Recently by Eric Fry: The Long Legs of the Silver Rally
Even after last week’s steep selloff in the commodities markets, the “Flight to Safety” trade is still on…big time. Gold may have retreated from its all-time high, but applications to purchase a handgun continue soaring to record levels.
According to the FBI, background-check applications for handgun buyers are on a record-setting pace so far this year. “In this year’s first quarter,” Bloomberg News reports, “the FBI’s Instant Criminal Background Check System processed 4.25 million requests on prospective gun buyers – up 16% from a year earlier.” If the current pace continues, the number of “gun checks” would hit a seventh straight annual record.
America’s gun-buying craze stands in stark contrast to the dismal trend of overall consumer spending. Bloomberg notes that spending on guns, ammo and other sporting equipment rose about 10% during the last 12 months – or more than four times the 2.5% increase in total consumer spending. Although spending on guns and ammo has been outpacing total consumer spending for more than a decade, the gun-buying trend has been accelerating during the last few months.
Meanwhile, Wal-Mart CEO, Mike Duke, observes that the retail giant’s “core shoppers” are “running out of money much faster than a year ago.” Since many of Wal-Mart’s core shoppers live paycheck to paycheck, they typically do most of their shopping at the beginning of the month…and less of it at the end. “Purchases are really dropping off by the end of the month, even more than last year,” Duke says. “This end-of-month [purchases] cycle is growing to be a concern.”
This troubling trend is not just a Wal-Mart thing. As a retailer that averages 140 million shoppers per week to its US stores, Wal-Mart’s “concern” is also the American economy’s concern. Wal-Mart is, as CNNMoney puts it, “a barometer of the health of the consumer and the economy. Wal-Mart has struggled with seven straight quarters of sales declines in its stores.”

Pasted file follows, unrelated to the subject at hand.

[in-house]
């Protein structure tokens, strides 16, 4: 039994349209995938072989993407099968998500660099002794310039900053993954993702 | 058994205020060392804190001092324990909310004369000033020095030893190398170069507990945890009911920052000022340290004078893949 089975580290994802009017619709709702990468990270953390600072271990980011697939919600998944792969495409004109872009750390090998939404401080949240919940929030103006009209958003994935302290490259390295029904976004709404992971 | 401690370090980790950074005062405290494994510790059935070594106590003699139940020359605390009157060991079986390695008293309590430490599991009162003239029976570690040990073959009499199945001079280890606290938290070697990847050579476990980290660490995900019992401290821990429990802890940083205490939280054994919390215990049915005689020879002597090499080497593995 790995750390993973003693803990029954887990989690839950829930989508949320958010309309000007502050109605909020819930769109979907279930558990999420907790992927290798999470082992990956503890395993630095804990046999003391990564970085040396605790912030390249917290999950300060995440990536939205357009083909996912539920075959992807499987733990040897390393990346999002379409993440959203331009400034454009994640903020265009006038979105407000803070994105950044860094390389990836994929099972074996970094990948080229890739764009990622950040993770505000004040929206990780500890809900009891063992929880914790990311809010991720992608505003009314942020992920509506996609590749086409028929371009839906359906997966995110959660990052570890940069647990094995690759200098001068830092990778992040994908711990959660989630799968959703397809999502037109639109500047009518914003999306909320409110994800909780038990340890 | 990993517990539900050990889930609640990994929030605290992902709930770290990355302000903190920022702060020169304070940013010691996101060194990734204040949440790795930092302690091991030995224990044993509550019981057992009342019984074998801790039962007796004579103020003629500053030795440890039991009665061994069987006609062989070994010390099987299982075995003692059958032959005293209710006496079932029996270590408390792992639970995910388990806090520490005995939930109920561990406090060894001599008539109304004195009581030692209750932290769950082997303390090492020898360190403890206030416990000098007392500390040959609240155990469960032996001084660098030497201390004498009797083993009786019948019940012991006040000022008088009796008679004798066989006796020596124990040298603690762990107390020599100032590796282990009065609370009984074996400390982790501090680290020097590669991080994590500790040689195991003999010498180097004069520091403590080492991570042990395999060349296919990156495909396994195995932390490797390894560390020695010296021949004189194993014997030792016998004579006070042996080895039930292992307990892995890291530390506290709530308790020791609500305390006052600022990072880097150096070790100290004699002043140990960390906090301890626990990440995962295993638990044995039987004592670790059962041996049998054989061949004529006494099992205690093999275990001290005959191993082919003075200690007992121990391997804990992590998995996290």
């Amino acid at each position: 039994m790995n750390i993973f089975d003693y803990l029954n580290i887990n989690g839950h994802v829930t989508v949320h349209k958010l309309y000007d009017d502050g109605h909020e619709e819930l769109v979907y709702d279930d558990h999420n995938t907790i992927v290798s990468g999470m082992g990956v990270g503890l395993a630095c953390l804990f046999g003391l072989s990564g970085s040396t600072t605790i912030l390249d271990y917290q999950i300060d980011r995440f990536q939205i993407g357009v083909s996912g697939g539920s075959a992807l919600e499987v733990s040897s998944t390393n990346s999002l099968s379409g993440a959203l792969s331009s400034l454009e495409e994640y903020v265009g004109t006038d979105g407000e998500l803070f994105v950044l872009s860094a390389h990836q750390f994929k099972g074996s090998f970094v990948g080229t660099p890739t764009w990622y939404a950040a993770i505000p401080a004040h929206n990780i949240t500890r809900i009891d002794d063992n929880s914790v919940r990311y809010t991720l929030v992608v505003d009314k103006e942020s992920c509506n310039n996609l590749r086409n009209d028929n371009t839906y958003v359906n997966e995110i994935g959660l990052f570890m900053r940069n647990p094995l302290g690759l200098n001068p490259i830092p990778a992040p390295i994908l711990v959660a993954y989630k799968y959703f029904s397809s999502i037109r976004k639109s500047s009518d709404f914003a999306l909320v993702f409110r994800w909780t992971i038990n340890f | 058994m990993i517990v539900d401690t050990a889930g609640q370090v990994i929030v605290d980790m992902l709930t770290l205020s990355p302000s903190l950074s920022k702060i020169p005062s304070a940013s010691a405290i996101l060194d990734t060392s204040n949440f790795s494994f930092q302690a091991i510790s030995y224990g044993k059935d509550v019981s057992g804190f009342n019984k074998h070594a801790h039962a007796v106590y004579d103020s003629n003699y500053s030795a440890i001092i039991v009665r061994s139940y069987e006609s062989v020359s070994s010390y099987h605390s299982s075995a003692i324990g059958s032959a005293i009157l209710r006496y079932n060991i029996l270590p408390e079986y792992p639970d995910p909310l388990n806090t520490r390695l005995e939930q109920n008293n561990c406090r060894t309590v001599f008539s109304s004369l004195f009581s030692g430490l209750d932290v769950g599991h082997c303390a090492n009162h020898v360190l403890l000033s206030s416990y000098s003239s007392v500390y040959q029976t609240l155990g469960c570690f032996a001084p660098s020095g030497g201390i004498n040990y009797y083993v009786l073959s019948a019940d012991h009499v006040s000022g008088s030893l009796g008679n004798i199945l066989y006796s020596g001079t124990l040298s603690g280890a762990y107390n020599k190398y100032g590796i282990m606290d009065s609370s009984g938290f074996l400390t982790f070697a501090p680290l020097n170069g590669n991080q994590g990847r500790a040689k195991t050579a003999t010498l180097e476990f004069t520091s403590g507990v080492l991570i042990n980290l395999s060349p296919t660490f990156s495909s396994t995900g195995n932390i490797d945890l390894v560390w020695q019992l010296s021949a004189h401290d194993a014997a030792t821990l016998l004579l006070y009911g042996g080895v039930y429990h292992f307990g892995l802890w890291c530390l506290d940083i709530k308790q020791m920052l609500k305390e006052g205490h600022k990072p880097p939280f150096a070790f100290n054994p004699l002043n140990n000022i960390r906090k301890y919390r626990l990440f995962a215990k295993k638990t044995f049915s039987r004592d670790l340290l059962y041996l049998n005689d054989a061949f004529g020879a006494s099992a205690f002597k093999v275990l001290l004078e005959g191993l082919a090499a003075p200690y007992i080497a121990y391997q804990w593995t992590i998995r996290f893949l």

Maybe that’s why Wal-Mart announced last week that it would resume selling guns and ammo in many of its stores – ending a five-year hiatus. (Handguns will not return to Wal-Mart shelves, but rifles and other “long guns” will, according to a recent press release).
Your California editor is not certain that America’s “gun boom” (pun only partially intended) means something, but he suspects it doesn’t mean nothing. Roughly 14 million Americans – about one in twenty – tried to buy a handgun last year. Another 16 million will shop for a sidearm this year. These 16 million folks certainly do not share identical motives for their purchases, but they do share an identical objective: to arm themselves. They are buying handguns in record numbers because they are feeling uneasy in record numbers.
It would be easy to dismiss the “gun boom” as an irrelevant cultural curiosity…if it wasn’t so seemingly relevant. Investors are also “arming themselves” in record numbers. They are buying gold and silver and oil and almost any other commodity under the sun. At the same time, they are also unloading US dollars in exchange for almost any other currency under the sun. The Norwegian kroner, Swiss franc, Aussie dollar and Canadian dollar are all trading near all-time highs against the US dollar.
Something serious is going on here. America’s economic recovery may be much weaker than advertised, while her economic vulnerability may be much greater than widely believed.
Confident citizens do not usually buy record amounts of guns and gold.
Reprinted with permission from The Daily Reckoning.
Eric J. Fry has been a specialist in international equities since the early 1980s. He was a professional portfolio manager for more than 10 years, specializing in international investment strategies and short-selling. Mr. Fry also publishes investment insights and commentary under his own byline as Editor of The Daily Reckoning. His views and investment insights have appeared in numerous publications including Time, Barron's, Wall Street Journal, International Herald Tribune, Business Week, USA Today, Los Angeles Times, San Francisco Chronicle and Money. He appears regularly on business news stations like CNBC and Fox.